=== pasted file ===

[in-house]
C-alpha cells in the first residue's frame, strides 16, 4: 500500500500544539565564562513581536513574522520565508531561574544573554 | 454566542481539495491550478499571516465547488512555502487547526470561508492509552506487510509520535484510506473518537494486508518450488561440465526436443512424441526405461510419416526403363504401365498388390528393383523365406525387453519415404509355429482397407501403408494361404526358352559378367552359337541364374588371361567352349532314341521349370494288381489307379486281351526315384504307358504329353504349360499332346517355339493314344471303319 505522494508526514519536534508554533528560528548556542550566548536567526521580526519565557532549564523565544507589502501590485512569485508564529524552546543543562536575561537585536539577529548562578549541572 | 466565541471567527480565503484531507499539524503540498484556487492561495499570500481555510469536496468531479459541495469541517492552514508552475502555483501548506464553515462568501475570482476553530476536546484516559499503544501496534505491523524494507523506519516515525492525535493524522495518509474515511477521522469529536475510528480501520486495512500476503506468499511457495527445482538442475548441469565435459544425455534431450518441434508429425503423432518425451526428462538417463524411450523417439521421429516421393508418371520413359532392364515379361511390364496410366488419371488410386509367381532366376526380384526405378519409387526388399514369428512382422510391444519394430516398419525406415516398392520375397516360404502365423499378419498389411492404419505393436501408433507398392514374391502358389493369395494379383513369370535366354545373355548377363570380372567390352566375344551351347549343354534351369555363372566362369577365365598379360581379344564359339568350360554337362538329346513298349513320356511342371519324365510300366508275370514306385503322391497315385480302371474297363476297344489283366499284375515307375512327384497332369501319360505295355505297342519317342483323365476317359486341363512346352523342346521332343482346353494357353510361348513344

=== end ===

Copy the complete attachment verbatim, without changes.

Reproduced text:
[in-house]
C-alpha cells in the first residue's frame, strides 16, 4: 500500500500544539565564562513581536513574522520565508531561574544573554 | 454566542481539495491550478499571516465547488512555502487547526470561508492509552506487510509520535484510506473518537494486508518450488561440465526436443512424441526405461510419416526403363504401365498388390528393383523365406525387453519415404509355429482397407501403408494361404526358352559378367552359337541364374588371361567352349532314341521349370494288381489307379486281351526315384504307358504329353504349360499332346517355339493314344471303319 505522494508526514519536534508554533528560528548556542550566548536567526521580526519565557532549564523565544507589502501590485512569485508564529524552546543543562536575561537585536539577529548562578549541572 | 466565541471567527480565503484531507499539524503540498484556487492561495499570500481555510469536496468531479459541495469541517492552514508552475502555483501548506464553515462568501475570482476553530476536546484516559499503544501496534505491523524494507523506519516515525492525535493524522495518509474515511477521522469529536475510528480501520486495512500476503506468499511457495527445482538442475548441469565435459544425455534431450518441434508429425503423432518425451526428462538417463524411450523417439521421429516421393508418371520413359532392364515379361511390364496410366488419371488410386509367381532366376526380384526405378519409387526388399514369428512382422510391444519394430516398419525406415516398392520375397516360404502365423499378419498389411492404419505393436501408433507398392514374391502358389493369395494379383513369370535366354545373355548377363570380372567390352566375344551351347549343354534351369555363372566362369577365365598379360581379344564359339568350360554337362538329346513298349513320356511342371519324365510300366508275370514306385503322391497315385480302371474297363476297344489283366499284375515307375512327384497332369501319360505295355505297342519317342483323365476317359486341363512346352523342346521332343482346353494357353510361348513344